Thursday, December 23, 2010


Sweet and sour
A ninety-year-old French friend and excellent cook, who has a taste for luxury coupled with a penchant for being economical, gave me her wintry recipe for an apple and onion purée. It's uncomplicated and makes a tasty, inexpensive accompaniment for poultry, fowl or pork. Think of including it in your holiday menus when you have a crowd to serve and need extra side dishes ; it can be prepared a day or two in advance, stored in the refrigerator, then reheated.

So simple 
Chop an equal quantity of yellow onions and peeled, cored red apples. (According to my frisky friend who has experimented with different sorts of apples and onions, it's best to stick with yellow onions and red apples to maintain balance.) Sauté onions until soft and translucent in one tablespoon of butter and one tablespoon of olive oil in a large sauté pan. Do not brown. Add apples, stir occasionally and cook, covered, over low heat until fondant or melting. Salt lightly according to taste. Mash either by hand or in a blender or food processor to make a smooth purée.

L'oignon fait la force!
The citation is actually "l'union fait la force" (united we stand).

Text & photos ©2010 P.B.Lecron

Friday, December 3, 2010


I hadn't ever really thought about it until I heard a young French woman the other day say "j'ai googlisé" (I googled), but it makes perfect sense that the "google" neologism would wind up being conjugated like any other French verb.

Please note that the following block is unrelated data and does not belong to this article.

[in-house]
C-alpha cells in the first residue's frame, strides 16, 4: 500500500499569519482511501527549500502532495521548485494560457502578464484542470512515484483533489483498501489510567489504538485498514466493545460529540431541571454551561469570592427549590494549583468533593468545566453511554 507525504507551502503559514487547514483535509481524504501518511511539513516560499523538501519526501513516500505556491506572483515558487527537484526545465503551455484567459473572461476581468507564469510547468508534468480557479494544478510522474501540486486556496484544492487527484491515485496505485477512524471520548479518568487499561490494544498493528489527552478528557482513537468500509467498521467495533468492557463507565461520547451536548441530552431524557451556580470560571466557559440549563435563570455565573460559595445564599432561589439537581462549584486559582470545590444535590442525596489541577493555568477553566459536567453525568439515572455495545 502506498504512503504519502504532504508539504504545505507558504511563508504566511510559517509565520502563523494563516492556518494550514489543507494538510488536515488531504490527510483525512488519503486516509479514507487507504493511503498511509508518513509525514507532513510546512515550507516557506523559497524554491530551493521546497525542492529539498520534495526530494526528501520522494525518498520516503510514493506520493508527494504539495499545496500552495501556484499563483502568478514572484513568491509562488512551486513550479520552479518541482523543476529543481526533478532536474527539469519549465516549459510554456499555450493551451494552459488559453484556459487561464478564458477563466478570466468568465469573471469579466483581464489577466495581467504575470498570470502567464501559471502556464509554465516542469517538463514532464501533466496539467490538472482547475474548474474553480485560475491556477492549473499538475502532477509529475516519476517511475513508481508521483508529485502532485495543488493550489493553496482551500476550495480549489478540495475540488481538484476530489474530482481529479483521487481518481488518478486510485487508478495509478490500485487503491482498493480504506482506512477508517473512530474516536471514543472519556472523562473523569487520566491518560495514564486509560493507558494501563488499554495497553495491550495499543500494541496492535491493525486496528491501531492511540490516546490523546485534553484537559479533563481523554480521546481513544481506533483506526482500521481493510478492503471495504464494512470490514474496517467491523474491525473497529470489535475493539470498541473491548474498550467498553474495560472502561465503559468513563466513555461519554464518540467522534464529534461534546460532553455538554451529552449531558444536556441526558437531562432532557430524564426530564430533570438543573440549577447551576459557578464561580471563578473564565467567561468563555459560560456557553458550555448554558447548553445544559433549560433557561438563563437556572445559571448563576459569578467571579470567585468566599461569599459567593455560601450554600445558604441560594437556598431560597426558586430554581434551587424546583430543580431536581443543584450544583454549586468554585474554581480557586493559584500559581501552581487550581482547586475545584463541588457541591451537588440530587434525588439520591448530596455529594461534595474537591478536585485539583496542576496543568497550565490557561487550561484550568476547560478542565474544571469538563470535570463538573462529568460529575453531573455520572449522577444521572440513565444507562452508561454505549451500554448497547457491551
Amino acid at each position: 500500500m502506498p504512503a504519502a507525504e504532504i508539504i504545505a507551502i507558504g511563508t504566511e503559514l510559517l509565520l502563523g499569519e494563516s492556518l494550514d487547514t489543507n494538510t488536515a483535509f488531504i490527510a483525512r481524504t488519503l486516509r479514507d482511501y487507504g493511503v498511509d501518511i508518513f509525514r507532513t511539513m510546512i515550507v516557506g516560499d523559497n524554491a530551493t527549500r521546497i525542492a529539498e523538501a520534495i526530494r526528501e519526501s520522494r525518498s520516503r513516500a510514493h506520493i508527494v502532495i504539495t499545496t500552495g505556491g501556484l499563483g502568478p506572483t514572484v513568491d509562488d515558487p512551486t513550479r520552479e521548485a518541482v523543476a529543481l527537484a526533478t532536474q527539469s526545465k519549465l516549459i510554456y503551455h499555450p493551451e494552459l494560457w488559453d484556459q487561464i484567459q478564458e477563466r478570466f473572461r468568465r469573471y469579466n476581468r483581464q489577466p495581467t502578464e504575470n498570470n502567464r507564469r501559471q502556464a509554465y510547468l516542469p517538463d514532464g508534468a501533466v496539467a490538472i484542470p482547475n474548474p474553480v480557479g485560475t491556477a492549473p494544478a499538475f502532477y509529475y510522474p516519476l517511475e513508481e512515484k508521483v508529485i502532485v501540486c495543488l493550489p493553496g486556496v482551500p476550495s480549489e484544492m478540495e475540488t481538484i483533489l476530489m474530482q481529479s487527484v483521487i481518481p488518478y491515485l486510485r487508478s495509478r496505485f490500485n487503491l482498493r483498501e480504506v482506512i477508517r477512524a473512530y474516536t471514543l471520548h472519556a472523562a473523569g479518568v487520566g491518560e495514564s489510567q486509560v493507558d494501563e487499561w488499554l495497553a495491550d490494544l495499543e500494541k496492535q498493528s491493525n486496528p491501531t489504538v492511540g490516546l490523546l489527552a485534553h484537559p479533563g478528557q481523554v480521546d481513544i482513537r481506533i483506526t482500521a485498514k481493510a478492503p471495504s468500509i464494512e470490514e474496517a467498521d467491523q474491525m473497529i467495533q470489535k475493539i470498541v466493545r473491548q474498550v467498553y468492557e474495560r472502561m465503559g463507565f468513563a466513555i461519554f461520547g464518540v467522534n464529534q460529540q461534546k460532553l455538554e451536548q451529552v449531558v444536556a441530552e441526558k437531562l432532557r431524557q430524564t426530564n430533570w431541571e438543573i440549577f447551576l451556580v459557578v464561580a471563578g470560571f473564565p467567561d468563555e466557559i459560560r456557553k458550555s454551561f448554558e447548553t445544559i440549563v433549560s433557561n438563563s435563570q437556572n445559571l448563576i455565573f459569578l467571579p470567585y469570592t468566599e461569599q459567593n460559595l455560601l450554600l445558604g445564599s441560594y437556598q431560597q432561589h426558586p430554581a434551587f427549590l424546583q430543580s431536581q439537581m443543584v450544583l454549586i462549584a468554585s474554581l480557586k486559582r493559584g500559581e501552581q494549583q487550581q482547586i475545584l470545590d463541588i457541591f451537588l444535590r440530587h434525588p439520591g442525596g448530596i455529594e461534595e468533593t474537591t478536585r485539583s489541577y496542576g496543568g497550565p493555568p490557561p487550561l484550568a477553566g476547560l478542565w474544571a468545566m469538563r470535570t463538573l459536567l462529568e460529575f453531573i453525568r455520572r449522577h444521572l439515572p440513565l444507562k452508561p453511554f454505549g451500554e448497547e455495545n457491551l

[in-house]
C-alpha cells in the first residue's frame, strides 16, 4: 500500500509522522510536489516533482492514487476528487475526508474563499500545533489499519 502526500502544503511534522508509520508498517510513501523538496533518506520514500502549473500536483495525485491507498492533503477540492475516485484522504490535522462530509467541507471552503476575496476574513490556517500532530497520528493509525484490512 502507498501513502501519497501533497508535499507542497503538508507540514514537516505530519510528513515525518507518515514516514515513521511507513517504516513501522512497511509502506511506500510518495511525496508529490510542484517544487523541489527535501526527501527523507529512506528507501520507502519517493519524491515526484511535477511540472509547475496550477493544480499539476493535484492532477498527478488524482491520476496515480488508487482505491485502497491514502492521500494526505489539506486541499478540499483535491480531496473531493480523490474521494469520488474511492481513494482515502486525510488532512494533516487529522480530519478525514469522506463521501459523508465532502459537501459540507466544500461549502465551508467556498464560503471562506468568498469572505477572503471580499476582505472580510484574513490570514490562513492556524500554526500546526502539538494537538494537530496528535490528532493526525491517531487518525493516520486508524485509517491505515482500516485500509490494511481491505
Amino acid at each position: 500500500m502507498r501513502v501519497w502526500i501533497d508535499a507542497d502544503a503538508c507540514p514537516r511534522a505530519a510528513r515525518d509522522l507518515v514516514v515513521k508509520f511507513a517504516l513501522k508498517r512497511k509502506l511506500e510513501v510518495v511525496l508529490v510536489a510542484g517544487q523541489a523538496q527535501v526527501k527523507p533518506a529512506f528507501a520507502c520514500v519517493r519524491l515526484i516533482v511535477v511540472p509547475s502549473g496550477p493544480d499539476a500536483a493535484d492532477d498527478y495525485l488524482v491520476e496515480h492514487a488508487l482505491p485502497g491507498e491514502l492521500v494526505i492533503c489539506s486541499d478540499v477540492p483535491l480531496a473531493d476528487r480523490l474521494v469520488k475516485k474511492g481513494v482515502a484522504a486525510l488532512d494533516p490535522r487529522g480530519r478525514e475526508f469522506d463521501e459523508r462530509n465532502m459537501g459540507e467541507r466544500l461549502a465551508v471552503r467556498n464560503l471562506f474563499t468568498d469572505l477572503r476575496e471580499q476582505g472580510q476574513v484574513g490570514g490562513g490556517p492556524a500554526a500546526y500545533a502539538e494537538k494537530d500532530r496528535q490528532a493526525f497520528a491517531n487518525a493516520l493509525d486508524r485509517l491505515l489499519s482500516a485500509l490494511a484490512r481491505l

The French have as much fun saying the word as we do. Here it is in the present tense:

googliser: to google             present participle: googlisant

je googlise: I google
tu googlises:  you google
il, elle, on googlise: he, she, one googles

nous googlisons: we google
vous googlisez: you google
ils, elles goolisent: they google

Text & photo ©2010 P.B.Lecron

Thursday, December 2, 2010


Feminine, feline and oh so French...
These Parisian cats you have to look for to find, unlike the big yellow and grinning Cheshires of Franco-Swiss pop street artist, Thoma Vuille...

This is a postscript to an earlier post, The Feminine Miss.Tic.

Text & photos © 2010 P.B.Lecron


In the Parisian area it's rare to have snow before all the leaves have fallen from the trees...More unusual still is to see leaves laden with snow sailing down to the ground.

©2010 P.B.Lecron

Wednesday, December 1, 2010


Kicky picks from my photo library
Unless you're a grumpy person, it's sort of fun to happen onto one of the top first-generation Parisian street artist's paintings. Would you recognize works by any of these names : Jef Aérosol, Miss.Tic, Jérome Mesnager, Speedy Graphito, Mosco et Associés, and Nemo?  

Click on photos to enlarge them.

See preceding four posts to learn more about these artists and Parisian street art.
Text & photos © 2010 P.B.Lecron